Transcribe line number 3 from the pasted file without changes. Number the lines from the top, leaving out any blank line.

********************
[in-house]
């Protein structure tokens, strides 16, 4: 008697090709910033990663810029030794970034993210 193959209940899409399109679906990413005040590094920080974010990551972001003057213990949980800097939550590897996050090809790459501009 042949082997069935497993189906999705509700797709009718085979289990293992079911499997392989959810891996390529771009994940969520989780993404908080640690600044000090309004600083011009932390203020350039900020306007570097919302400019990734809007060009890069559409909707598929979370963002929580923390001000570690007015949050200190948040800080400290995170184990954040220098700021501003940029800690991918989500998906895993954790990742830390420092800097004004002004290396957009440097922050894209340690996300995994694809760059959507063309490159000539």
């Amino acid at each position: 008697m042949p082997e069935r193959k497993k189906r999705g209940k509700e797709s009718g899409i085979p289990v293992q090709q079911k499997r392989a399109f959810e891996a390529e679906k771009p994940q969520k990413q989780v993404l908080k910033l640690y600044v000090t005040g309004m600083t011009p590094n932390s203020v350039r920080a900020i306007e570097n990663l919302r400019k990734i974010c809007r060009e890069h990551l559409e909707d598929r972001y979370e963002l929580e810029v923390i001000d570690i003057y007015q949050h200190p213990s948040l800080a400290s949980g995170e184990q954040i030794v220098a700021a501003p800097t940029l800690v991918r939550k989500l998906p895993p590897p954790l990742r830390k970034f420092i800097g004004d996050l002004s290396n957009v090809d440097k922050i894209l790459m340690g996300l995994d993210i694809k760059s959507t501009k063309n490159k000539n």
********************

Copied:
């Amino acid at each position: 008697m042949p082997e069935r193959k497993k189906r999705g209940k509700e797709s009718g899409i085979p289990v293992q090709q079911k499997r392989a399109f959810e891996a390529e679906k771009p994940q969520k990413q989780v993404l908080k910033l640690y600044v000090t005040g309004m600083t011009p590094n932390s203020v350039r920080a900020i306007e570097n990663l919302r400019k990734i974010c809007r060009e890069h990551l559409e909707d598929r972001y979370e963002l929580e810029v923390i001000d570690i003057y007015q949050h200190p213990s948040l800080a400290s949980g995170e184990q954040i030794v220098a700021a501003p800097t940029l800690v991918r939550k989500l998906p895993p590897p954790l990742r830390k970034f420092i800097g004004d996050l002004s290396n957009v090809d440097k922050i894209l790459m340690g996300l995994d993210i694809k760059s959507t501009k063309n490159k000539n």